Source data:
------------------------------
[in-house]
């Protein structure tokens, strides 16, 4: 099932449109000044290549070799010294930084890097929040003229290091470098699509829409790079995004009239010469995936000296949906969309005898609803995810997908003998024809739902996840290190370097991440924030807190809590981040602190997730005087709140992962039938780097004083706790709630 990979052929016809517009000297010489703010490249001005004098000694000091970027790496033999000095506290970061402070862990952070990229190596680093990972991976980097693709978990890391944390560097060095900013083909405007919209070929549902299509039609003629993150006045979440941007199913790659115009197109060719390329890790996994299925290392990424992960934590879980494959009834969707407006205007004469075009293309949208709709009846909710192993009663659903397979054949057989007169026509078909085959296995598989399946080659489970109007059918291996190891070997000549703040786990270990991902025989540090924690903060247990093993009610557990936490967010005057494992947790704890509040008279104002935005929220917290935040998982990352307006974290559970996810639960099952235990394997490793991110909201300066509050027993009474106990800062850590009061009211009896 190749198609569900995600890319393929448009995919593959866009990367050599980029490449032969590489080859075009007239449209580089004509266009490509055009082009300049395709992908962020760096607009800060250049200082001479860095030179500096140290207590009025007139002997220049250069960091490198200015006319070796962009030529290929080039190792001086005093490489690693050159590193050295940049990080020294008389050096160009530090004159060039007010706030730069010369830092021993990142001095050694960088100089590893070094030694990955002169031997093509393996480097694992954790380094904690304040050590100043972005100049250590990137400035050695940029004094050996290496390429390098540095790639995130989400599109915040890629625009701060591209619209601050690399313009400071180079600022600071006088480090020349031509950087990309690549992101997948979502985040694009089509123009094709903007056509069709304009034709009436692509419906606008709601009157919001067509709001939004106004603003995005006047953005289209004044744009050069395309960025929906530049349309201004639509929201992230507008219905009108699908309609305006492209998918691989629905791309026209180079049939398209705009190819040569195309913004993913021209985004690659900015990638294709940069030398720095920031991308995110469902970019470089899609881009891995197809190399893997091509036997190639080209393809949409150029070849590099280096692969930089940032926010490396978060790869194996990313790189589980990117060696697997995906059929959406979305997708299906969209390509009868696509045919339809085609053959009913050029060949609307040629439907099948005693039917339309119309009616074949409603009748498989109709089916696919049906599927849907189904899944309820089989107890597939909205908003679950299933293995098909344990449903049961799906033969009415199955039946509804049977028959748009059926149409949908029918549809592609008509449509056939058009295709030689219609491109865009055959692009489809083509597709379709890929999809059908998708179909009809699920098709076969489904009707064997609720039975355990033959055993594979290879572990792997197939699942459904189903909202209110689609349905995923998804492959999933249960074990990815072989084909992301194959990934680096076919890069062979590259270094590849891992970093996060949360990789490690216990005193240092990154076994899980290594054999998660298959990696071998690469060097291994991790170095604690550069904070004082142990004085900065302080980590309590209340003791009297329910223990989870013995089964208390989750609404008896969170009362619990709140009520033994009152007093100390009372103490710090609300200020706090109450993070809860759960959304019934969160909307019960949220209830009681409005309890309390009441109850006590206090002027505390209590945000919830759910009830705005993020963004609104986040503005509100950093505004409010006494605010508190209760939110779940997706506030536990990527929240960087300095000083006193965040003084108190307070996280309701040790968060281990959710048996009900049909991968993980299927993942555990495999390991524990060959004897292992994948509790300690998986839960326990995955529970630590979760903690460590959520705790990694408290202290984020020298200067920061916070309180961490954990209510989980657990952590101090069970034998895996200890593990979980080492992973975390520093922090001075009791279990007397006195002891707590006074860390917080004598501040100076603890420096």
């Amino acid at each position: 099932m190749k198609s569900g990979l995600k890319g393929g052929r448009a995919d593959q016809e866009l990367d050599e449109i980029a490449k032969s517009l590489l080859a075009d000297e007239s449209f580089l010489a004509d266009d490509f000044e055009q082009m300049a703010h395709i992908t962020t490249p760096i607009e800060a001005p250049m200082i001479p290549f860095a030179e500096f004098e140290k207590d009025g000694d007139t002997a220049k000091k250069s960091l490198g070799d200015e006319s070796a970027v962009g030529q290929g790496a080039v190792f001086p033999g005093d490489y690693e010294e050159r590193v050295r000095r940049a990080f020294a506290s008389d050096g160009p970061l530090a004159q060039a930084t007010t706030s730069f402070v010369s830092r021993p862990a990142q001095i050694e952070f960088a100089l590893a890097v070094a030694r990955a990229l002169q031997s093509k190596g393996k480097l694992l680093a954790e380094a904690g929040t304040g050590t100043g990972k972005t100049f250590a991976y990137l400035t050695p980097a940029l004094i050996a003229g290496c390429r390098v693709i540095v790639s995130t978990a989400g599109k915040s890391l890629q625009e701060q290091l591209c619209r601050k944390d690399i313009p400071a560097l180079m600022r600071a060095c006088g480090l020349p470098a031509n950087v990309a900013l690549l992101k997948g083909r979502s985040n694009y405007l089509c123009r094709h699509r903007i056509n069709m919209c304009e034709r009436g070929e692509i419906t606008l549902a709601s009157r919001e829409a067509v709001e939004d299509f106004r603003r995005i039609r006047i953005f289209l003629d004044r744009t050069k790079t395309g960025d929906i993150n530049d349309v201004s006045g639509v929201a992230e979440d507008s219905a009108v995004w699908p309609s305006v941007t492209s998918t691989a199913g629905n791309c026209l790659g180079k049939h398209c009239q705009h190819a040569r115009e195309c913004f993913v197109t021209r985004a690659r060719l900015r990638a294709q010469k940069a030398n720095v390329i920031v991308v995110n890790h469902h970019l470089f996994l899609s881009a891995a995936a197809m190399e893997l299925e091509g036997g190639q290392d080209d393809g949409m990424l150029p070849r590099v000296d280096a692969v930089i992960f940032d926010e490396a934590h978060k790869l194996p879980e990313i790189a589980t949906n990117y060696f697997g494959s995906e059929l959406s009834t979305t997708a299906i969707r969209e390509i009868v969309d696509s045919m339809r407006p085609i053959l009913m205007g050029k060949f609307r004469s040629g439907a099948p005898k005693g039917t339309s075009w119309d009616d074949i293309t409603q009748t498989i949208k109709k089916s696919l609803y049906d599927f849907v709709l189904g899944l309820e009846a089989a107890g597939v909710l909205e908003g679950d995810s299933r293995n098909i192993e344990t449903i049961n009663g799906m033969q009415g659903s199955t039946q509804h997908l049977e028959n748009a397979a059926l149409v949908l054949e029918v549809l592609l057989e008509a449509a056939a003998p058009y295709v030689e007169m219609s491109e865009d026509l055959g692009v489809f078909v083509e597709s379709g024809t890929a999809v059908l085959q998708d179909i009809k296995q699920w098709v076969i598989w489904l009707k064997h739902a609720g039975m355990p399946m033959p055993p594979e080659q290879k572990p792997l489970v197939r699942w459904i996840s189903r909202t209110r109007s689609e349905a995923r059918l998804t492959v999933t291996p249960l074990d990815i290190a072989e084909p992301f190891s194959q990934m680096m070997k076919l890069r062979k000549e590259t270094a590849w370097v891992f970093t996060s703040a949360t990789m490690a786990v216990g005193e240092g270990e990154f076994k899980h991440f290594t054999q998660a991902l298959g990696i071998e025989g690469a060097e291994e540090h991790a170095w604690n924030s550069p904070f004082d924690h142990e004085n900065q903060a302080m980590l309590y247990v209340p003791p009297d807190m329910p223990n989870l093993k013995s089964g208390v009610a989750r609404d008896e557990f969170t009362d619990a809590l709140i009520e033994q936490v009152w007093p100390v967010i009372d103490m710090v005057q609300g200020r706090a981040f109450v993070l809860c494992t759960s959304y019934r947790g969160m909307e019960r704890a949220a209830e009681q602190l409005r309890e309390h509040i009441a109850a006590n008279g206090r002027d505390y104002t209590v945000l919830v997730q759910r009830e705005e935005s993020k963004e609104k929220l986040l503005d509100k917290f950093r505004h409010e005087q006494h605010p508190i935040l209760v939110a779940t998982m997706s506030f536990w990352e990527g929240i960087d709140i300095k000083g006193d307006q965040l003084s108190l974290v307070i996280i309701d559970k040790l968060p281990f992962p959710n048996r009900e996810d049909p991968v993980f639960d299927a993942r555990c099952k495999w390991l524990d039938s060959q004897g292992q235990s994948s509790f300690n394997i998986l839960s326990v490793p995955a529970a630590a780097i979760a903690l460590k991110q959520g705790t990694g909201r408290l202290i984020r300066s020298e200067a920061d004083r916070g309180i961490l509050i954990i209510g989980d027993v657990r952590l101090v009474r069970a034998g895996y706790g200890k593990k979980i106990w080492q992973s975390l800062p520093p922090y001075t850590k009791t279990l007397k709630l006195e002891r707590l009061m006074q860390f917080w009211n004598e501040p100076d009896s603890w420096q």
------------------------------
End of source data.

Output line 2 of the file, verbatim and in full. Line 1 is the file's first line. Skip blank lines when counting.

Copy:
């Protein structure tokens, strides 16, 4: 099932449109000044290549070799010294930084890097929040003229290091470098699509829409790079995004009239010469995936000296949906969309005898609803995810997908003998024809739902996840290190370097991440924030807190809590981040602190997730005087709140992962039938780097004083706790709630 990979052929016809517009000297010489703010490249001005004098000694000091970027790496033999000095506290970061402070862990952070990229190596680093990972991976980097693709978990890391944390560097060095900013083909405007919209070929549902299509039609003629993150006045979440941007199913790659115009197109060719390329890790996994299925290392990424992960934590879980494959009834969707407006205007004469075009293309949208709709009846909710192993009663659903397979054949057989007169026509078909085959296995598989399946080659489970109007059918291996190891070997000549703040786990270990991902025989540090924690903060247990093993009610557990936490967010005057494992947790704890509040008279104002935005929220917290935040998982990352307006974290559970996810639960099952235990394997490793991110909201300066509050027993009474106990800062850590009061009211009896 190749198609569900995600890319393929448009995919593959866009990367050599980029490449032969590489080859075009007239449209580089004509266009490509055009082009300049395709992908962020760096607009800060250049200082001479860095030179500096140290207590009025007139002997220049250069960091490198200015006319070796962009030529290929080039190792001086005093490489690693050159590193050295940049990080020294008389050096160009530090004159060039007010706030730069010369830092021993990142001095050694960088100089590893070094030694990955002169031997093509393996480097694992954790380094904690304040050590100043972005100049250590990137400035050695940029004094050996290496390429390098540095790639995130989400599109915040890629625009701060591209619209601050690399313009400071180079600022600071006088480090020349031509950087990309690549992101997948979502985040694009089509123009094709903007056509069709304009034709009436692509419906606008709601009157919001067509709001939004106004603003995005006047953005289209004044744009050069395309960025929906530049349309201004639509929201992230507008219905009108699908309609305006492209998918691989629905791309026209180079049939398209705009190819040569195309913004993913021209985004690659900015990638294709940069030398720095920031991308995110469902970019470089899609881009891995197809190399893997091509036997190639080209393809949409150029070849590099280096692969930089940032926010490396978060790869194996990313790189589980990117060696697997995906059929959406979305997708299906969209390509009868696509045919339809085609053959009913050029060949609307040629439907099948005693039917339309119309009616074949409603009748498989109709089916696919049906599927849907189904899944309820089989107890597939909205908003679950299933293995098909344990449903049961799906033969009415199955039946509804049977028959748009059926149409949908029918549809592609008509449509056939058009295709030689219609491109865009055959692009489809083509597709379709890929999809059908998708179909009809699920098709076969489904009707064997609720039975355990033959055993594979290879572990792997197939699942459904189903909202209110689609349905995923998804492959999933249960074990990815072989084909992301194959990934680096076919890069062979590259270094590849891992970093996060949360990789490690216990005193240092990154076994899980290594054999998660298959990696071998690469060097291994991790170095604690550069904070004082142990004085900065302080980590309590209340003791009297329910223990989870013995089964208390989750609404008896969170009362619990709140009520033994009152007093100390009372103490710090609300200020706090109450993070809860759960959304019934969160909307019960949220209830009681409005309890309390009441109850006590206090002027505390209590945000919830759910009830705005993020963004609104986040503005509100950093505004409010006494605010508190209760939110779940997706506030536990990527929240960087300095000083006193965040003084108190307070996280309701040790968060281990959710048996009900049909991968993980299927993942555990495999390991524990060959004897292992994948509790300690998986839960326990995955529970630590979760903690460590959520705790990694408290202290984020020298200067920061916070309180961490954990209510989980657990952590101090069970034998895996200890593990979980080492992973975390520093922090001075009791279990007397006195002891707590006074860390917080004598501040100076603890420096």